One of the biggest buzz phrases of the last decade declared superior service can only be delivered by thinking, acting, and creating "outside the box." My company often receives requests for proposal which call for just such products and, at first, I reacted with the unquestioning obedience of the novice. But one quickly realizes the difference between selling something you can produce versus that which you can't.
At that point, you begin to appreciate the value of the box some want you to so lightly discard. A well-conceived and -created box is not an impediment to delivering superior service and achieving excellent results, but a key ingredient of it. Staying in that box is absolutely essential.
Boxes should be developed after much reflection on the organization's strategic goals, key differentiators, and resources. As many management gurus have suggested, focus only on those products and services where you can be number one or two in the market, and leave all others by the wayside. This allows you to concentrate your energies on a few select areas and pound away, like an old blacksmith fashioning molten metal into a sword.
Venturing outside the box, at the request of a customer, diffuses energies which could better be used towards a concentration of forces. Your competitors that adhere to this principle will always outshine you in the niches they have staked out. If they more faithfully honor the boundaries of their box, it is only a matter of time before you become an also-ran.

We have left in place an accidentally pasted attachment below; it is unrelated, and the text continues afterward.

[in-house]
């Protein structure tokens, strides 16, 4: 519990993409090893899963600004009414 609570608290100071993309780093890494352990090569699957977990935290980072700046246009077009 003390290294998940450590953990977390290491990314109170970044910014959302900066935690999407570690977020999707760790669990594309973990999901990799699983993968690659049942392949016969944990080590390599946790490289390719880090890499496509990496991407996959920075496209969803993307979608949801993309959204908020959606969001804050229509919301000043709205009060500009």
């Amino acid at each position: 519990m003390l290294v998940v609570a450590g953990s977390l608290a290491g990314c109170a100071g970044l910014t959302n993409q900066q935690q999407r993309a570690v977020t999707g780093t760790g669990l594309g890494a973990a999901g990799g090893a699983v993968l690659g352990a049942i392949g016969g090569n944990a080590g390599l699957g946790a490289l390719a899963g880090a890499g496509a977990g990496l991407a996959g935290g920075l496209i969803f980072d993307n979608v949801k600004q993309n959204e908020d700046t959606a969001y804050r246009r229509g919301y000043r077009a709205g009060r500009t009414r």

Most successful business -- and make no mistake about it, hospitals are businesses -- are created when a market need is identified, then filled. During the period between identification and fulfillment, entities that predefine their target customer (the box), and constantly seek to work only with them, do well. Clarity of purpose and consistent management are key.
I truly feel sympathy for many healthcare CIOs, as the Department of Health and Human Services (HHS), Centers for Medicare & Medicaid Services (CMS), and the Office of the National Coordinator for Health IT (ONC) and its federal advisory committees feint left and right before finally picking a direction in this most painful of meaningful use dances.
For example, at first those organizations indicated computerized physician order entry (CPOE) in the emergency department (ED) would not count toward the hospitals' totals, then the final rule indicated they would. Now, "clarifications" say only ED visits that result in admissions (or who are treated as observation patients) will count.
What's the difference? Quite a bit. CIOs who have been instructed to get the meaningful use cash at all costs (i.e., most of them), are redirecting their resources every time the government changes its fancy. I wonder if those involved in this policymaking realize the real-world ramifications of changing a word here, a requirement there.
Unfortunately for CIOs, the government is bending and shaping their boxes to the point where they no longer provide a structure for decision making. In such an environment, what's the point of having a strategic plan? If meaningful use qualification has become the raison d'etre, the hospital C-suite can cancel its strategy sessions and simply tune into the federal advisory committee meetings.
Paul Roemer, a blogger on HealthSystemCIO.com, has written consistently on the dangers of hospitals abdicating their strategic plans to the government's Health Information Technology for Economic and Clinical Health (HITECH) program, of handing their box to CMS and ONC. Since this has largely been done, many healthcare CIOs are in the unfortunate position of waiting for the next "clarification" to see if they're headed in the right direction, or if they are somewhere outside the box.
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